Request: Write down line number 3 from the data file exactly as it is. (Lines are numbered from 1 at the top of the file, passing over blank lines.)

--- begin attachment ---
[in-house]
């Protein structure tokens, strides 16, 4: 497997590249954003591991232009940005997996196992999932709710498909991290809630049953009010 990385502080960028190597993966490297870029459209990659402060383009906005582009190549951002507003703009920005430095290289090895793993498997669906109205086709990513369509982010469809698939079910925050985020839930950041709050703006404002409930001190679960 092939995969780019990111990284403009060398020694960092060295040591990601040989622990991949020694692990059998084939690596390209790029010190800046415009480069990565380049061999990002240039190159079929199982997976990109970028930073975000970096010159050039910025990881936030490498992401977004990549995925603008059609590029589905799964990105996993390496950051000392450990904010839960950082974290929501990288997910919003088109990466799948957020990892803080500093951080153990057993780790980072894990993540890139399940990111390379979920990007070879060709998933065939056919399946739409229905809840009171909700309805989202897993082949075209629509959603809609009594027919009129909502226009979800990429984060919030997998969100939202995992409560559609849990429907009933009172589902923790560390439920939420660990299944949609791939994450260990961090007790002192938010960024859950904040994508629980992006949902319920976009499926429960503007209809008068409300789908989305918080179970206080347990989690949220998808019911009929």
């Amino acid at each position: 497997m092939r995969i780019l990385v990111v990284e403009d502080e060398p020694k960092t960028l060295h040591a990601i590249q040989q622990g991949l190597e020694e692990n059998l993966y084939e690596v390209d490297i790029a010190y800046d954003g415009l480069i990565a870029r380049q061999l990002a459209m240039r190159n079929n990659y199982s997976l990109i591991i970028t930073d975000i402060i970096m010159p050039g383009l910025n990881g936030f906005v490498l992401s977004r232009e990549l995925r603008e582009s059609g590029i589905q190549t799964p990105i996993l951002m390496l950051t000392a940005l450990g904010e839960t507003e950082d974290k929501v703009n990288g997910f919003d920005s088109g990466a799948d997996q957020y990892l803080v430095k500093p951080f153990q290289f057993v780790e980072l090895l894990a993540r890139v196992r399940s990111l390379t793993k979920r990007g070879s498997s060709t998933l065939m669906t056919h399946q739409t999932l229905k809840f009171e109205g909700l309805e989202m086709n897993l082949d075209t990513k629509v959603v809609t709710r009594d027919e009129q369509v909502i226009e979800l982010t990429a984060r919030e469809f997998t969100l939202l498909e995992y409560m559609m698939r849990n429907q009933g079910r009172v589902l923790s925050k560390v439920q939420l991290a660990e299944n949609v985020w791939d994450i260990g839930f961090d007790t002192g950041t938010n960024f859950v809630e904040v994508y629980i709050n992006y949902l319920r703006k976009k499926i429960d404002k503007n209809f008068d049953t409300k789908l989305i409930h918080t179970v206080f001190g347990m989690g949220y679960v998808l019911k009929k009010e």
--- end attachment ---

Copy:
């Amino acid at each position: 497997m092939r995969i780019l990385v990111v990284e403009d502080e060398p020694k960092t960028l060295h040591a990601i590249q040989q622990g991949l190597e020694e692990n059998l993966y084939e690596v390209d490297i790029a010190y800046d954003g415009l480069i990565a870029r380049q061999l990002a459209m240039r190159n079929n990659y199982s997976l990109i591991i970028t930073d975000i402060i970096m010159p050039g383009l910025n990881g936030f906005v490498l992401s977004r232009e990549l995925r603008e582009s059609g590029i589905q190549t799964p990105i996993l951002m390496l950051t000392a940005l450990g904010e839960t507003e950082d974290k929501v703009n990288g997910f919003d920005s088109g990466a799948d997996q957020y990892l803080v430095k500093p951080f153990q290289f057993v780790e980072l090895l894990a993540r890139v196992r399940s990111l390379t793993k979920r990007g070879s498997s060709t998933l065939m669906t056919h399946q739409t999932l229905k809840f009171e109205g909700l309805e989202m086709n897993l082949d075209t990513k629509v959603v809609t709710r009594d027919e009129q369509v909502i226009e979800l982010t990429a984060r919030e469809f997998t969100l939202l498909e995992y409560m559609m698939r849990n429907q009933g079910r009172v589902l923790s925050k560390v439920q939420l991290a660990e299944n949609v985020w791939d994450i260990g839930f961090d007790t002192g950041t938010n960024f859950v809630e904040v994508y629980i709050n992006y949902l319920r703006k976009k499926i429960d404002k503007n209809f008068d049953t409300k789908l989305i409930h918080t179970v206080f001190g347990m989690g949220y679960v998808l019911k009929k009010e």